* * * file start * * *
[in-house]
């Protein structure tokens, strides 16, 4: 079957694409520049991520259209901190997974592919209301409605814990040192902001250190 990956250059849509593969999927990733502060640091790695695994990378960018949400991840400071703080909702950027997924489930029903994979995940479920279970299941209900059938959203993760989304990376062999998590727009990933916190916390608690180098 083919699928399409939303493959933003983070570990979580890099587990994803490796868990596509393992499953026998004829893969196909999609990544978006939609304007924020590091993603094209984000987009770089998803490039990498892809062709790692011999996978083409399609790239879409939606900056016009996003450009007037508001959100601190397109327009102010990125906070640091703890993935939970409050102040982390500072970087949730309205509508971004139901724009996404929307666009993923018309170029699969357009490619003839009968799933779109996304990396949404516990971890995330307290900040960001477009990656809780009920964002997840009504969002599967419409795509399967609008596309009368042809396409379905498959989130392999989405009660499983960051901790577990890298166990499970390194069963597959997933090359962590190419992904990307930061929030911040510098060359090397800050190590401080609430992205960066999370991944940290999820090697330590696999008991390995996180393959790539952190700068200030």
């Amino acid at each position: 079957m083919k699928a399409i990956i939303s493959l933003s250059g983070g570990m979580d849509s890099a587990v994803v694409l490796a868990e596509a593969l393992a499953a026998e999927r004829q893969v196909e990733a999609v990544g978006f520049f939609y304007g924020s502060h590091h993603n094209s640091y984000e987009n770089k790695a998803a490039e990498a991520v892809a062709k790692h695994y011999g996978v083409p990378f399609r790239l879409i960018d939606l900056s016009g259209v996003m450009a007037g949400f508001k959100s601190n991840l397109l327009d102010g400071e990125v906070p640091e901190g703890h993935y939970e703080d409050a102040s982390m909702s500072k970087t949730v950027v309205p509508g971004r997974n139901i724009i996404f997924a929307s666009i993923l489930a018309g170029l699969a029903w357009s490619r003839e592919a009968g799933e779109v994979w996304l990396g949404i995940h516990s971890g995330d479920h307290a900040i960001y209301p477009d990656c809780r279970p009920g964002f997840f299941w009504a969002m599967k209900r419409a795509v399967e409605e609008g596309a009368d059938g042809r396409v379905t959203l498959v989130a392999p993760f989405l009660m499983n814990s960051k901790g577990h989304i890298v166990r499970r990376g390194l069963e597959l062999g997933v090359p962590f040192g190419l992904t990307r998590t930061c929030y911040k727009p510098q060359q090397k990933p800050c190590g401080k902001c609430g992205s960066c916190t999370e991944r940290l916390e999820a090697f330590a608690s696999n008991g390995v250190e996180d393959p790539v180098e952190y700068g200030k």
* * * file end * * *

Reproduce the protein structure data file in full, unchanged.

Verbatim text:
[in-house]
């Protein structure tokens, strides 16, 4: 079957694409520049991520259209901190997974592919209301409605814990040192902001250190 990956250059849509593969999927990733502060640091790695695994990378960018949400991840400071703080909702950027997924489930029903994979995940479920279970299941209900059938959203993760989304990376062999998590727009990933916190916390608690180098 083919699928399409939303493959933003983070570990979580890099587990994803490796868990596509393992499953026998004829893969196909999609990544978006939609304007924020590091993603094209984000987009770089998803490039990498892809062709790692011999996978083409399609790239879409939606900056016009996003450009007037508001959100601190397109327009102010990125906070640091703890993935939970409050102040982390500072970087949730309205509508971004139901724009996404929307666009993923018309170029699969357009490619003839009968799933779109996304990396949404516990971890995330307290900040960001477009990656809780009920964002997840009504969002599967419409795509399967609008596309009368042809396409379905498959989130392999989405009660499983960051901790577990890298166990499970390194069963597959997933090359962590190419992904990307930061929030911040510098060359090397800050190590401080609430992205960066999370991944940290999820090697330590696999008991390995996180393959790539952190700068200030």
């Amino acid at each position: 079957m083919k699928a399409i990956i939303s493959l933003s250059g983070g570990m979580d849509s890099a587990v994803v694409l490796a868990e596509a593969l393992a499953a026998e999927r004829q893969v196909e990733a999609v990544g978006f520049f939609y304007g924020s502060h590091h993603n094209s640091y984000e987009n770089k790695a998803a490039e990498a991520v892809a062709k790692h695994y011999g996978v083409p990378f399609r790239l879409i960018d939606l900056s016009g259209v996003m450009a007037g949400f508001k959100s601190n991840l397109l327009d102010g400071e990125v906070p640091e901190g703890h993935y939970e703080d409050a102040s982390m909702s500072k970087t949730v950027v309205p509508g971004r997974n139901i724009i996404f997924a929307s666009i993923l489930a018309g170029l699969a029903w357009s490619r003839e592919a009968g799933e779109v994979w996304l990396g949404i995940h516990s971890g995330d479920h307290a900040i960001y209301p477009d990656c809780r279970p009920g964002f997840f299941w009504a969002m599967k209900r419409a795509v399967e409605e609008g596309a009368d059938g042809r396409v379905t959203l498959v989130a392999p993760f989405l009660m499983n814990s960051k901790g577990h989304i890298v166990r499970r990376g390194l069963e597959l062999g997933v090359p962590f040192g190419l992904t990307r998590t930061c929030y911040k727009p510098q060359q090397k990933p800050c190590g401080k902001c609430g992205s960066c916190t999370e991944r940290l916390e999820a090697f330590a608690s696999n008991g390995v250190e996180d393959p790539v180098e952190y700068g200030k």